Ford is fighting to prevent the 2022 F-150 Lightning from being scalped — the company has sent out a notification offer to help dealers prevent 2022 F-150 Lightning buyers from reselling their trucks, according to a report from CNET. If a dealer elects to add a non-sale provision to its contracts provided by Ford, the buyer must agree not to “sell, offer or otherwise transfer ownership interest in the vehicle before the first anniversary of the date of this.” The message also warns dealers not to try to raise the prices of the trucks themselves.
While the move could help prevent people from trying to turn their electric pickup reservation into a payday, some have criticized the move like Ford tries to control what people do with their property. However, the Lightning is being released at a time when cars are hard to come by – the value of used cars has skyrocketed as automakers struggle to keep up with the demand for new vehicles. Some dealers have even added their own markings, with report potential buyers tens of thousands of dollars in additional costs.
Here’s a story. I was originally going to get one @MercedesBenzUSA EQS 580. Even had one reserved and ready for pick up. The dealer called to let me know there was $50k (no typo) on the car. I passed. Deduce what you want about the dealer model that protects consumers. https://t.co/XIbzdzB5CX
— Jon Rettinger (@Jon4Lakers) December 29, 2021
CNET and Teslaratic Note that Ford’s message to dealers also warns dealers that they may not receive Lightnings in 2022 if they ask customers for additional deposits or payments, which the memo says is seen as “threatening customers by denying them the ability to cancel reservations.” to put into orders.”
Ford isn’t that strict with its customers — whether or not they have to agree to the no-sale provision is up to the dealer. A Ford spokesperson told CNET the “requirement is between a dealer and their customer,” and said it was the dealer’s choice to include the provision if it’s legal in their state. In a screenshot (originally posted on the F150 Gen14 forum) reporting that the message was sent to dealers, it’s clear it’s optional, but it also says Ford is “supporting” the feature.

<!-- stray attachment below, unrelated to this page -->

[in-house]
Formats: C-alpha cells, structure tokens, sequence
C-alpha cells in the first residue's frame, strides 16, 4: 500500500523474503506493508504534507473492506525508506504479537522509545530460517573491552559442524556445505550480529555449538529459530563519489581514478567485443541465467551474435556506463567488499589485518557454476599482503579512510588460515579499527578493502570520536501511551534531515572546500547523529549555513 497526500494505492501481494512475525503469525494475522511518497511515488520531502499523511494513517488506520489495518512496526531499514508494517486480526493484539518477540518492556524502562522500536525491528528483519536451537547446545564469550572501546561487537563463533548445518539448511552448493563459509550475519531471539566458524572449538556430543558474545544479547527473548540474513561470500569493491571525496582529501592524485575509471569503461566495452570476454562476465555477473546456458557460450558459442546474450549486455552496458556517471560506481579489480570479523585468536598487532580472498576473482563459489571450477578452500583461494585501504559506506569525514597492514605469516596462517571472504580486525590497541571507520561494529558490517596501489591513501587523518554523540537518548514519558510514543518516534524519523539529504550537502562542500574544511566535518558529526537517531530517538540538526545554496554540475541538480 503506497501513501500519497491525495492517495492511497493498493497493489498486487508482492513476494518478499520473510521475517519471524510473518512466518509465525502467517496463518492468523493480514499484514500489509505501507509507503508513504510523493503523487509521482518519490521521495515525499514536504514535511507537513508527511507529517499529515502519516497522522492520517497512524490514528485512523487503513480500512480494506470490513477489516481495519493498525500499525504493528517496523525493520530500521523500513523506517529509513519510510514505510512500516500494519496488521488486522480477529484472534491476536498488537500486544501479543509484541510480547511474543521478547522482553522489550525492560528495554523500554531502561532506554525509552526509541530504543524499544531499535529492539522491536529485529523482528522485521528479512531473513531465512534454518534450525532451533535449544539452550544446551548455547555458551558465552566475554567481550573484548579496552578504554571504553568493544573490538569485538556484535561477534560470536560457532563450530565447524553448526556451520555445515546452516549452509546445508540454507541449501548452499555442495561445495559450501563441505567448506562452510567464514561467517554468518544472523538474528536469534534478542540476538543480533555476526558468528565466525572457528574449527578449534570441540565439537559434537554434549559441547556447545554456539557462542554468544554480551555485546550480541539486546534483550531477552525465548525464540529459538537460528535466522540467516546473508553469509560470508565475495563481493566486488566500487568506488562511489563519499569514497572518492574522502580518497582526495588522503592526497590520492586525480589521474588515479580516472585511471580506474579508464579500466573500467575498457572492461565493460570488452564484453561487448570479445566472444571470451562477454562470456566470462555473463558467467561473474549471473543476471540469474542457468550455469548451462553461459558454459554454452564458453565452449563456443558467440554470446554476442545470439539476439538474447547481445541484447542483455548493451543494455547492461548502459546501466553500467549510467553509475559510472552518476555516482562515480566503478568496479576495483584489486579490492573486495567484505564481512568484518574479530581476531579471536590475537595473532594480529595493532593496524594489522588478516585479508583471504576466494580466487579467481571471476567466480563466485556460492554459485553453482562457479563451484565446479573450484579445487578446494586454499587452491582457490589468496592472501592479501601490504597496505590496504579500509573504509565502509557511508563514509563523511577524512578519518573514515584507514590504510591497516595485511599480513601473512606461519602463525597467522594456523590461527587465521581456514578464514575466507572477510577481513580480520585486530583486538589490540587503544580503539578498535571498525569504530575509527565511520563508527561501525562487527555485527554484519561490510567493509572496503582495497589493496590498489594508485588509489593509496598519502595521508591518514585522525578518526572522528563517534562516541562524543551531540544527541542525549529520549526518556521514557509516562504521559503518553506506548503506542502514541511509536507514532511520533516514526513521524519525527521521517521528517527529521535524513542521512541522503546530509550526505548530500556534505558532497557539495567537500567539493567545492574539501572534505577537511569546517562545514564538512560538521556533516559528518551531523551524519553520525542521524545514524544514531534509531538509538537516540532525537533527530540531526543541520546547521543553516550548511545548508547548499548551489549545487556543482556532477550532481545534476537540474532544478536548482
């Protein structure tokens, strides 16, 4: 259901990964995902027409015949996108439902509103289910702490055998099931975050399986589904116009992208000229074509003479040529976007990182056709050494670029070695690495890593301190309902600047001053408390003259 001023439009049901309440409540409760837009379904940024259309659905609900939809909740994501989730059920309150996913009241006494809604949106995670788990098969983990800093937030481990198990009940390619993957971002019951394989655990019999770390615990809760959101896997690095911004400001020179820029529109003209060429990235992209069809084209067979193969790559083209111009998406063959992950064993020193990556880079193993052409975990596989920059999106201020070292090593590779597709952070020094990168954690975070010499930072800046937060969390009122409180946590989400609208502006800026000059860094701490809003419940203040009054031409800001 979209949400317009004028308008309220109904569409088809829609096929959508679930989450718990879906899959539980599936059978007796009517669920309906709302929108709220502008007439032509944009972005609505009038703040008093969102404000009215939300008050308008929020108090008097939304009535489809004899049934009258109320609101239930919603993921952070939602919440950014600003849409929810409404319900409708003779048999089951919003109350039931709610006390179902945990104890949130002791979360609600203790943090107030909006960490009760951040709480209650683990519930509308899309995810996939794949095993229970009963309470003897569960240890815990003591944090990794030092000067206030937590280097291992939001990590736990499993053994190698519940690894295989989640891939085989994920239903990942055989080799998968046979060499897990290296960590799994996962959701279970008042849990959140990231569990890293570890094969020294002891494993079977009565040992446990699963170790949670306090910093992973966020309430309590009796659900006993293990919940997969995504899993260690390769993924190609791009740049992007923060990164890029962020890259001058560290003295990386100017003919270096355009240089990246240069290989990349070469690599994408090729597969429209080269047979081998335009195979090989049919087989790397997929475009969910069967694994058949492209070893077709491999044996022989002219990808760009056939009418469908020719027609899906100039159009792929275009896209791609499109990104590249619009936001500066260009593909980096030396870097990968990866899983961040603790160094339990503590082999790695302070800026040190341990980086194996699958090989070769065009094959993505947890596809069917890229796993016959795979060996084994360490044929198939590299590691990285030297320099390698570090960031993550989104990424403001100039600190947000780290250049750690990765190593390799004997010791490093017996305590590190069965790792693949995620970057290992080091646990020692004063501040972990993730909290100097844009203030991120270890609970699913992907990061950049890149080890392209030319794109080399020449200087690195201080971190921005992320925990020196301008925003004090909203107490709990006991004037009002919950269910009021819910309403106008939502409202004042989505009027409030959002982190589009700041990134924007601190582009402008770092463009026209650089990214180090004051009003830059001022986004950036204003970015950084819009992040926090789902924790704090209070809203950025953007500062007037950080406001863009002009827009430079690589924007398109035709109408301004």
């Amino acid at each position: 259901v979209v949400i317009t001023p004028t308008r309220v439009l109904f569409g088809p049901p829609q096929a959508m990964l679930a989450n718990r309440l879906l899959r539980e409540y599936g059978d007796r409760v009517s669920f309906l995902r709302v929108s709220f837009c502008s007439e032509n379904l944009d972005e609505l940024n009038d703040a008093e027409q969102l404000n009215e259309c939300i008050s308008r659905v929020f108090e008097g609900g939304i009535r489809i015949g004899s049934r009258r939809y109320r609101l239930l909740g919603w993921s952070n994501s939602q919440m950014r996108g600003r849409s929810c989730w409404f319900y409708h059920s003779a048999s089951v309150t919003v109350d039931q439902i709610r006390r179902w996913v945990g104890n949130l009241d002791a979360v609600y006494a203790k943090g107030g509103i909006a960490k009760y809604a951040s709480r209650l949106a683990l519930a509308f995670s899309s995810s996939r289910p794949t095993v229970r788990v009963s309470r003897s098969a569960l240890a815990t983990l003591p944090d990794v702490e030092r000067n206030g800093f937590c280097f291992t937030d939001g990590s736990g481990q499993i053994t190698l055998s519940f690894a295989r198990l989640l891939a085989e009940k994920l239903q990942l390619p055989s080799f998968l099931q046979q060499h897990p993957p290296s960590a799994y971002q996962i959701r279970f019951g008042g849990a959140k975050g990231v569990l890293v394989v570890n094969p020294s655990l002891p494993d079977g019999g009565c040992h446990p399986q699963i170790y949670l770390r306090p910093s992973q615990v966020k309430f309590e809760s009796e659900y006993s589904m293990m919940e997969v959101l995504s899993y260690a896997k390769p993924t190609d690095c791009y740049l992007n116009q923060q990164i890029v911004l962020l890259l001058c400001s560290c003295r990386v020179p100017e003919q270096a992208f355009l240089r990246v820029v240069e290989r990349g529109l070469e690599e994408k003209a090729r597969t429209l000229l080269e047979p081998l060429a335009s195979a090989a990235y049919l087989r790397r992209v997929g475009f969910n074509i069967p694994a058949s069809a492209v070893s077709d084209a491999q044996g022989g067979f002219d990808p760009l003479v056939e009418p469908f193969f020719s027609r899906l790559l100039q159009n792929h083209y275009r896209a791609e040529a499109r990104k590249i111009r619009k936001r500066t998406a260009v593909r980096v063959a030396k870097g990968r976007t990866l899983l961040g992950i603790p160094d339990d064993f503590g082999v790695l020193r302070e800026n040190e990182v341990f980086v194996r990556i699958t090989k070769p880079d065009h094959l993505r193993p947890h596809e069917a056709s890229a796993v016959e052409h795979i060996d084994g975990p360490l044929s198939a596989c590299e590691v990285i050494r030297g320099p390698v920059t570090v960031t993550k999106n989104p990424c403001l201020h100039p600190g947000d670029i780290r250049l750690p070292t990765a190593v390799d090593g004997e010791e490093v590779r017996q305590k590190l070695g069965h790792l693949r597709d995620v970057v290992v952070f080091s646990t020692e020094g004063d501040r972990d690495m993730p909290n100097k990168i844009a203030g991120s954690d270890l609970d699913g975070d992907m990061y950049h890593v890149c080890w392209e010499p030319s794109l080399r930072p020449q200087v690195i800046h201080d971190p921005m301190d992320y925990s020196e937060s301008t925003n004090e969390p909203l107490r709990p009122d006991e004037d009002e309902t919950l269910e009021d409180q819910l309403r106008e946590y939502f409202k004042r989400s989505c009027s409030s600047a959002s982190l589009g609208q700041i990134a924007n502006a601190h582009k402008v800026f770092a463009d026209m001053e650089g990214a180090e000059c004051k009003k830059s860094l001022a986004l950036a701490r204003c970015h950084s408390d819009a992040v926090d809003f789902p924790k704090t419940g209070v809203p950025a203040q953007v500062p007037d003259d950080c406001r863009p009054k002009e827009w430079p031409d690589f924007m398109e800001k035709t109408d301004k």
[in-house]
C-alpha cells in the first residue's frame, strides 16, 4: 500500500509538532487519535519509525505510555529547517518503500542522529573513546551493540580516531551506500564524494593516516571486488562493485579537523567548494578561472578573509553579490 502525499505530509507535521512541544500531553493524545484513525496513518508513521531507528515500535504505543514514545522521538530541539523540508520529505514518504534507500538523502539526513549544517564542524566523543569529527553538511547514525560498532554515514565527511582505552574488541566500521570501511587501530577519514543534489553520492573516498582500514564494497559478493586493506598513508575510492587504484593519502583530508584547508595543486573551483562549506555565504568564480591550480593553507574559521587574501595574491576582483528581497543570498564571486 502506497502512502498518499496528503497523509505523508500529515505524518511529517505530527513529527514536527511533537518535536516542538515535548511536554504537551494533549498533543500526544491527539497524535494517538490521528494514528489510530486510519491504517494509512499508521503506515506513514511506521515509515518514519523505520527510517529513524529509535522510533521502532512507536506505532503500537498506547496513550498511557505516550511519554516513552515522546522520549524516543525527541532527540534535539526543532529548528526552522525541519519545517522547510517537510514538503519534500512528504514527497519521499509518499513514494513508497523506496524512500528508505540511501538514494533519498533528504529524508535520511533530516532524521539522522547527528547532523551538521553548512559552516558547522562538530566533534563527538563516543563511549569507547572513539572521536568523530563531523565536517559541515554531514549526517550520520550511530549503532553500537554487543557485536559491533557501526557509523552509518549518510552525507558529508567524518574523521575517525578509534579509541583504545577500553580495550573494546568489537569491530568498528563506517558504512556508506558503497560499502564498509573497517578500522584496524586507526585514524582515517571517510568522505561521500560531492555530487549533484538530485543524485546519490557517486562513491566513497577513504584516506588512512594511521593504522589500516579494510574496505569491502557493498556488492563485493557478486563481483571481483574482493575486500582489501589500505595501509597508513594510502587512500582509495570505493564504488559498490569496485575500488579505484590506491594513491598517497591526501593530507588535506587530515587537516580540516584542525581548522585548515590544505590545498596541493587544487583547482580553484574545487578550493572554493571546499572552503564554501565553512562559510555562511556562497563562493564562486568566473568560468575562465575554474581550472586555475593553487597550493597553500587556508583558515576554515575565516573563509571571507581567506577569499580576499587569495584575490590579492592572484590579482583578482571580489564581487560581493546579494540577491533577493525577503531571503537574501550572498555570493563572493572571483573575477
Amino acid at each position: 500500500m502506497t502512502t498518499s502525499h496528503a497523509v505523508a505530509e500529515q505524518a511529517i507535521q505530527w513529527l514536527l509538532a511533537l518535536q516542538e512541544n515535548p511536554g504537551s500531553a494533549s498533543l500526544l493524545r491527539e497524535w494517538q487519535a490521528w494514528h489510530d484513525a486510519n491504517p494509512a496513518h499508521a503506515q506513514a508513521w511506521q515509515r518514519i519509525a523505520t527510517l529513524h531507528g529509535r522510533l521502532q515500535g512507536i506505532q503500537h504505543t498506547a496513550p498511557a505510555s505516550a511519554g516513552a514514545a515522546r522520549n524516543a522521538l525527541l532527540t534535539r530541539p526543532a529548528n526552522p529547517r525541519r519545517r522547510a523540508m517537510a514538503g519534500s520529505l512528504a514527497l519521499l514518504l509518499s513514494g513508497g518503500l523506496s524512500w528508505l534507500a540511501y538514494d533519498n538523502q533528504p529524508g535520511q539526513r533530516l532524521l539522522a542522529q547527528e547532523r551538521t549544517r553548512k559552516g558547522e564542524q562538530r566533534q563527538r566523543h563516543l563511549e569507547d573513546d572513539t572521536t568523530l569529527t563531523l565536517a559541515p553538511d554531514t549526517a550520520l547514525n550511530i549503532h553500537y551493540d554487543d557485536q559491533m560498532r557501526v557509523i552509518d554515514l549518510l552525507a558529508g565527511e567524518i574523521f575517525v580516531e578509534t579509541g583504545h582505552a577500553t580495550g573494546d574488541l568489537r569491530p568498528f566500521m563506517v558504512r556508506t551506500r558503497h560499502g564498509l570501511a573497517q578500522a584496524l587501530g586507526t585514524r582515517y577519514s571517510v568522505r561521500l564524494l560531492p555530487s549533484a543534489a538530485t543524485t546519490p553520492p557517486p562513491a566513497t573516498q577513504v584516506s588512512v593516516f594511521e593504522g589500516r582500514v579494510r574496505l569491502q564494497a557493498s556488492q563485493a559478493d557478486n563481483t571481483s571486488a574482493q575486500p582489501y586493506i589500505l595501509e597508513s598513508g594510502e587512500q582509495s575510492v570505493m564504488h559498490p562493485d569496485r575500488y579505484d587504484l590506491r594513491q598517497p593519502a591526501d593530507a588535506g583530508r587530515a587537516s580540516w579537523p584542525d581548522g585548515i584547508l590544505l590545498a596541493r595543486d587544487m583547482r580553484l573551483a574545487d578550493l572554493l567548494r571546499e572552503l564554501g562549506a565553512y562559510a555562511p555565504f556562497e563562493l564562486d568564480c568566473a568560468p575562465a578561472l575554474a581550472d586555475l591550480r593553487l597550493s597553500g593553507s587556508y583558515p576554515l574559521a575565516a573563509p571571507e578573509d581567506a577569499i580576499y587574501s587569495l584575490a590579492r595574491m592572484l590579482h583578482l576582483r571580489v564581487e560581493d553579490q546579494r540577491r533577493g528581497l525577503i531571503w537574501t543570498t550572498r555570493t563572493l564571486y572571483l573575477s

There seems to be eager anticipation for Ford’s upcoming electric pickup — the company said about 200,000 people had made $100 deposits between May and December 2021. The company has also stopped taking reservations for the truck, which is expected to be available in the first half of this year. Ford recently announced that it aims to make 150,000 F-150 Lightnings by mid-2023.
Scalping has been a major frustration for consumers as manufacturers such as Ford, GM, Sony and others have struggled with production delays due to the ongoing shortage of chips. Some retailers have tried to slow down resellers by only making inventory available to paid subscribers, but it’s still hard to get your hands on game tech like the PS5, Xbox Series X, or graphics cards (unless you’re willing to pay the exorbitant prices).
Demand for Ford’s EV may remain high in the coming year due to sparse competition. The electric Silverado announced at this year’s CES won’t go into production until spring 2023 (and Chevy says the first trucks to roll off the line will be the $105,000 RST First Edition). Still in pre-orders, Rivian recently announced that models with the extended battery were being delayed until 2023, and Tesla’s Cybertruck still doesn’t have a solid release date (although it was spotted on a test track recently).